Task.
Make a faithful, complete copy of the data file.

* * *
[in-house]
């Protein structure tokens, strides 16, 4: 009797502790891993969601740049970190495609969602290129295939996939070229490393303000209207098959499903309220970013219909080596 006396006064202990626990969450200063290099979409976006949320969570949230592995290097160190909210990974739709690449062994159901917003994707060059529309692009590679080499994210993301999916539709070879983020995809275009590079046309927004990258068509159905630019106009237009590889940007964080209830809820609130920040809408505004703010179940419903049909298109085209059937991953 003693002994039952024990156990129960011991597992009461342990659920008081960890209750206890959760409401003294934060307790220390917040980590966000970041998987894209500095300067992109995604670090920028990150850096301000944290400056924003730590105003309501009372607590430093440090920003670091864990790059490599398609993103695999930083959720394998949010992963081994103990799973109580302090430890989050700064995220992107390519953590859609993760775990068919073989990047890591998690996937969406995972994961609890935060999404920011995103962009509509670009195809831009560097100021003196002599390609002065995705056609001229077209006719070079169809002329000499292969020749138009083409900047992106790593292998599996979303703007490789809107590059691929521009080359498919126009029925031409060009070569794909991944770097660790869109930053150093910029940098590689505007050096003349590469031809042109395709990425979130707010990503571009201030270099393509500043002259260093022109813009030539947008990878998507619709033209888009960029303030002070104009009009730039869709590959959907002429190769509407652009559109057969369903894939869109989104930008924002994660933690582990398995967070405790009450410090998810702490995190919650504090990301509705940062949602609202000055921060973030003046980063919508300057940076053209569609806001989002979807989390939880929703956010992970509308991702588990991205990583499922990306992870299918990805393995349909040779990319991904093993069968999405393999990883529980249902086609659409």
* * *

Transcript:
[in-house]
């Protein structure tokens, strides 16, 4: 009797502790891993969601740049970190495609969602290129295939996939070229490393303000209207098959499903309220970013219909080596 006396006064202990626990969450200063290099979409976006949320969570949230592995290097160190909210990974739709690449062994159901917003994707060059529309692009590679080499994210993301999916539709070879983020995809275009590079046309927004990258068509159905630019106009237009590889940007964080209830809820609130920040809408505004703010179940419903049909298109085209059937991953 003693002994039952024990156990129960011991597992009461342990659920008081960890209750206890959760409401003294934060307790220390917040980590966000970041998987894209500095300067992109995604670090920028990150850096301000944290400056924003730590105003309501009372607590430093440090920003670091864990790059490599398609993103695999930083959720394998949010992963081994103990799973109580302090430890989050700064995220992107390519953590859609993760775990068919073989990047890591998690996937969406995972994961609890935060999404920011995103962009509509670009195809831009560097100021003196002599390609002065995705056609001229077209006719070079169809002329000499292969020749138009083409900047992106790593292998599996979303703007490789809107590059691929521009080359498919126009029925031409060009070569794909991944770097660790869109930053150093910029940098590689505007050096003349590469031809042109395709990425979130707010990503571009201030270099393509500043002259260093022109813009030539947008990878998507619709033209888009960029303030002070104009009009730039869709590959959907002429190769509407652009559109057969369903894939869109989104930008924002994660933690582990398995967070405790009450410090998810702490995190919650504090990301509705940062949602609202000055921060973030003046980063919508300057940076053209569609806001989002979807989390939880929703956010992970509308991702588990991205990583499922990306992870299918990805393995349909040779990319991904093993069968999405393999990883529980249902086609659409």